Last year, we went to the IAEA Ball, at the Hofburg palace. It was phenomenally cool, and the setting was gorgeous and fabulous and opulent. On the other hand, I had a terrible time finding a dress, I wasn’t able to get my hair to behave, and I ripped my already frustrating dress in the first five minutes after we arrived. And although it might sound ridiculous to let anything get in the way of enjoying a ball at the palace, all of that really dampened my spirits about the evening and the experience (although I did, ultimately, end up having a pretty good time).
What a difference a year makes! Yesterday, we went to the IAEA Ball again, and this year, we had a blast. After the frustration of dress shopping from last year, I planned ahead and bought a dress online from the US. (I figured, correctly, that even buying a dress over the computer and not getting to see it or try it on before I purchased it would be LESS of a hassle than finding a dress here.) It was a good choice. I got a great dress for a fraction of what it would have cost here and got it successfully altered. Just being able to look forward to having an appropriate, flattering dress to wear changed my entire outlook on the evening. Instead of being discouraged and deflated, I was excited and enthusiastic. I was able to do my hair (on the first try!) in a new, functional style that I really loved, and did my makeup in just a few minutes so that I ended up feeling pretty and put together. And then, the kids were happy and relaxed to be staying with Jo and watching a movie while we went out. We started our evening a little later this year, so we were home to do dinner and bath with the kids before we went out. When we were all together and ready to leave, everyone was happy. It was a great way to start the evening!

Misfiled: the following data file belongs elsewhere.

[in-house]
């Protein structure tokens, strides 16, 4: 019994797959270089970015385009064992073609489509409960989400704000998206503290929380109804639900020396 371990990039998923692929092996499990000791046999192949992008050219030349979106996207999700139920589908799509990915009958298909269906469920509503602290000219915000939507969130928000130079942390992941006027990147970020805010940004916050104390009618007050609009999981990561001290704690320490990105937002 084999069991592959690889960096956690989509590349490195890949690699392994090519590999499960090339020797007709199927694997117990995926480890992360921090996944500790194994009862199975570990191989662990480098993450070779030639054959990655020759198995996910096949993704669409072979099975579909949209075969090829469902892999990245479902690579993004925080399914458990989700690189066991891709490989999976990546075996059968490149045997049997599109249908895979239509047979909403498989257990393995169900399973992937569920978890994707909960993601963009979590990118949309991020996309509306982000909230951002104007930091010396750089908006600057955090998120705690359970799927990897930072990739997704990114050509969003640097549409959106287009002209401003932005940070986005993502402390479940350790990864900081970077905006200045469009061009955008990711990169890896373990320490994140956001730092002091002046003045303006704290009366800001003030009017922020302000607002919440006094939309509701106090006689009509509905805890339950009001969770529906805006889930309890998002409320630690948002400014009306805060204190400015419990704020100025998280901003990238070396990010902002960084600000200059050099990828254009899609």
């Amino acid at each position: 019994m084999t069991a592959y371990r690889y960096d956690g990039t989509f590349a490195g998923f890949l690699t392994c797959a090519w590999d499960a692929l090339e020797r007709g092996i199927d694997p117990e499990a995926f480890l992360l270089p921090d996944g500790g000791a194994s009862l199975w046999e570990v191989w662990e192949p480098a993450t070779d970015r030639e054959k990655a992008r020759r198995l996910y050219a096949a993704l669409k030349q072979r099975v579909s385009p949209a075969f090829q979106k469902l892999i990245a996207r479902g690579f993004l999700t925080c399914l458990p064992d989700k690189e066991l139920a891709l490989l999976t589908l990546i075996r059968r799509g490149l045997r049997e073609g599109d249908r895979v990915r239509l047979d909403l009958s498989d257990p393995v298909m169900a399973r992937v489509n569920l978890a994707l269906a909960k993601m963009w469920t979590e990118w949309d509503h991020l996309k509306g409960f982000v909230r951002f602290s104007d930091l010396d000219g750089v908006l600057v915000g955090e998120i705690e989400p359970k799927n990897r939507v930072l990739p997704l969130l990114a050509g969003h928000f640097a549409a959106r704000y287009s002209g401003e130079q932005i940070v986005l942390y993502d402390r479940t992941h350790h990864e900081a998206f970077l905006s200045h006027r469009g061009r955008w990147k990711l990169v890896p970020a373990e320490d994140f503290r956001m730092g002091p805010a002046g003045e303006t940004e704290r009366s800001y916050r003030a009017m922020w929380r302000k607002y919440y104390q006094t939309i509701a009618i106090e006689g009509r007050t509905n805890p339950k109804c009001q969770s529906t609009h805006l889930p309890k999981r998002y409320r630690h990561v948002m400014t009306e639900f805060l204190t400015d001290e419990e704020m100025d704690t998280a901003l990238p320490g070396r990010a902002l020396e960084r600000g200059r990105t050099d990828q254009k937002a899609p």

We arrived at the palace for the ball, and hit our first (and only) real snag of the evening. Dan had to switch out his ornately tied tie for a bow tie (which, apparently, is part of the required dress for the palace) which he had to buy on site. We chalked it up to getting an extra souvenir and got on with enjoying our evening.
We did a little dancing on a floor that was every bit as crowded and insane as last year, got our picture taken, walked around to survey the palace in all of its splendor (the chandeliers are particularly remarkable) and chatted with some friends and coworkers of Dan’s. We made it back to the main ballroom just in time for the quadrille — a large, complex, semi-organized group dance that one of Dan’s collegues aptly explained this way: “There are long lines of too many people. It’s like square dancing. They give instruction, although not quite enough, and then the music keeps getting faster.” Which is, in fact, exactly what it’s like. It was tremendous fun to watch, but it went on for quite a while and, given the lack of appropriate seating in the main ballroom, I eventually just gave in and sat down on the marble steps to watch. There was something fantastically inappropriate, and yet perfectly indulgent about sitting on the floor, in a ball gown, in a palace, listening to an exquisite orchestra frantically playing manic quadrille music for several hundred partially intoxicated revellers who had no hope of keeping up. I thoroughly enjoyed myself (and I started a trend — I was the first to sit on the steps in my finery, but many others quickly followed)
After that, the crowds thinned out somewhat, and Dan and I got to do some dancing ourselves. We danced until it was late, we were tired, and my feet wouldn’t take any more. We came home to sweet kids who had been asleep for hours and a happy (if tired) babysitter. We had a great, magical evening. It was everything that a ball at the palace ought to be.